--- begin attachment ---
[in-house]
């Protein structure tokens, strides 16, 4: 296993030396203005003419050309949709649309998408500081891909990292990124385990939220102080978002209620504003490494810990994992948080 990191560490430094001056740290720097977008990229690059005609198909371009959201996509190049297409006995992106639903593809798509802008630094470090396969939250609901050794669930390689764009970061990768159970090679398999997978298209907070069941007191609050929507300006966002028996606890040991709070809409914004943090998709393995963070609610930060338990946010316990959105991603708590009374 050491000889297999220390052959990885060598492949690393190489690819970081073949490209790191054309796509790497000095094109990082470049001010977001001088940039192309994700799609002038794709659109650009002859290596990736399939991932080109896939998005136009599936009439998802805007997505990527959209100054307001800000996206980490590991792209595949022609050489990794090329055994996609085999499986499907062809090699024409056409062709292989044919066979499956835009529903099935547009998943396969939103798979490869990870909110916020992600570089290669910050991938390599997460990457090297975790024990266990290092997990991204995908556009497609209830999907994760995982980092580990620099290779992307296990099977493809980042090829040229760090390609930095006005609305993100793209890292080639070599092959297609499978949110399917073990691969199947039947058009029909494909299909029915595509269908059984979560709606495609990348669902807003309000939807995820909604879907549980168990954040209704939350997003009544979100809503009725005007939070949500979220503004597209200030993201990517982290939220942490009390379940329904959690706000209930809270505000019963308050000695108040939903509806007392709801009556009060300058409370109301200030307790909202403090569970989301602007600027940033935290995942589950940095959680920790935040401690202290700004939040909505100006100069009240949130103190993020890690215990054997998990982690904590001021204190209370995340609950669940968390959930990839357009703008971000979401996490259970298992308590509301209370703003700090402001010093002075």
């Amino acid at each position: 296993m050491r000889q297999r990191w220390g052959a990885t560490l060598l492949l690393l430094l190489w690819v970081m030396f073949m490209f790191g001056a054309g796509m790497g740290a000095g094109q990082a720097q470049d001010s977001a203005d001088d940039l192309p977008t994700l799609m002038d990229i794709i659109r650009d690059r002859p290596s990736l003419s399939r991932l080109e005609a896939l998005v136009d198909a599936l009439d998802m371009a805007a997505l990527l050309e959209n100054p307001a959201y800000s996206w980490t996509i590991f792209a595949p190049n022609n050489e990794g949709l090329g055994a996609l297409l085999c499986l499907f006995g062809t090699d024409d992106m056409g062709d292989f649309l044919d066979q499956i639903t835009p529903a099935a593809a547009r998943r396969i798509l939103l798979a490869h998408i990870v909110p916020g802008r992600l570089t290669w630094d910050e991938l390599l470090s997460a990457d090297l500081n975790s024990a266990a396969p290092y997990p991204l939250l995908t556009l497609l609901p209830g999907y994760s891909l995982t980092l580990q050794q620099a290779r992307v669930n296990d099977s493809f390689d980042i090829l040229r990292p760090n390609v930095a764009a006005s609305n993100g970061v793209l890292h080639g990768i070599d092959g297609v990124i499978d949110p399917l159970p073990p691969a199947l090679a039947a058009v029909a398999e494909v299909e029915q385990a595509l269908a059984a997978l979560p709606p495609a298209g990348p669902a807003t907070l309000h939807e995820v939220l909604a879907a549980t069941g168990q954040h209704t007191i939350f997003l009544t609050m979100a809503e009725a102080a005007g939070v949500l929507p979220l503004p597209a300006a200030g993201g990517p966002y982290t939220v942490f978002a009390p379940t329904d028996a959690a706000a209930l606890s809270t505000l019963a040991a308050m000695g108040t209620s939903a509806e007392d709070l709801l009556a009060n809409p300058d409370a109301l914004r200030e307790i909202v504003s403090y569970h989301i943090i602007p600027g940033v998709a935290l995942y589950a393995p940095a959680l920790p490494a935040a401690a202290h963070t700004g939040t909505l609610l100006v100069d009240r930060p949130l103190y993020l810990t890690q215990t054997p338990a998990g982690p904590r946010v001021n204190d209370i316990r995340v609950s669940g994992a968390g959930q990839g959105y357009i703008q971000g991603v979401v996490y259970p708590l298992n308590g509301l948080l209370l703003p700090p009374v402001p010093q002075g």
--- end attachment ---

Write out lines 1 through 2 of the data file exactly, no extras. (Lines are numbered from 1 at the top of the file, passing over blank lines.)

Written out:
[in-house]
């Protein structure tokens, strides 16, 4: 296993030396203005003419050309949709649309998408500081891909990292990124385990939220102080978002209620504003490494810990994992948080 990191560490430094001056740290720097977008990229690059005609198909371009959201996509190049297409006995992106639903593809798509802008630094470090396969939250609901050794669930390689764009970061990768159970090679398999997978298209907070069941007191609050929507300006966002028996606890040991709070809409914004943090998709393995963070609610930060338990946010316990959105991603708590009374 050491000889297999220390052959990885060598492949690393190489690819970081073949490209790191054309796509790497000095094109990082470049001010977001001088940039192309994700799609002038794709659109650009002859290596990736399939991932080109896939998005136009599936009439998802805007997505990527959209100054307001800000996206980490590991792209595949022609050489990794090329055994996609085999499986499907062809090699024409056409062709292989044919066979499956835009529903099935547009998943396969939103798979490869990870909110916020992600570089290669910050991938390599997460990457090297975790024990266990290092997990991204995908556009497609209830999907994760995982980092580990620099290779992307296990099977493809980042090829040229760090390609930095006005609305993100793209890292080639070599092959297609499978949110399917073990691969199947039947058009029909494909299909029915595509269908059984979560709606495609990348669902807003309000939807995820909604879907549980168990954040209704939350997003009544979100809503009725005007939070949500979220503004597209200030993201990517982290939220942490009390379940329904959690706000209930809270505000019963308050000695108040939903509806007392709801009556009060300058409370109301200030307790909202403090569970989301602007600027940033935290995942589950940095959680920790935040401690202290700004939040909505100006100069009240949130103190993020890690215990054997998990982690904590001021204190209370995340609950669940968390959930990839357009703008971000979401996490259970298992308590509301209370703003700090402001010093002075």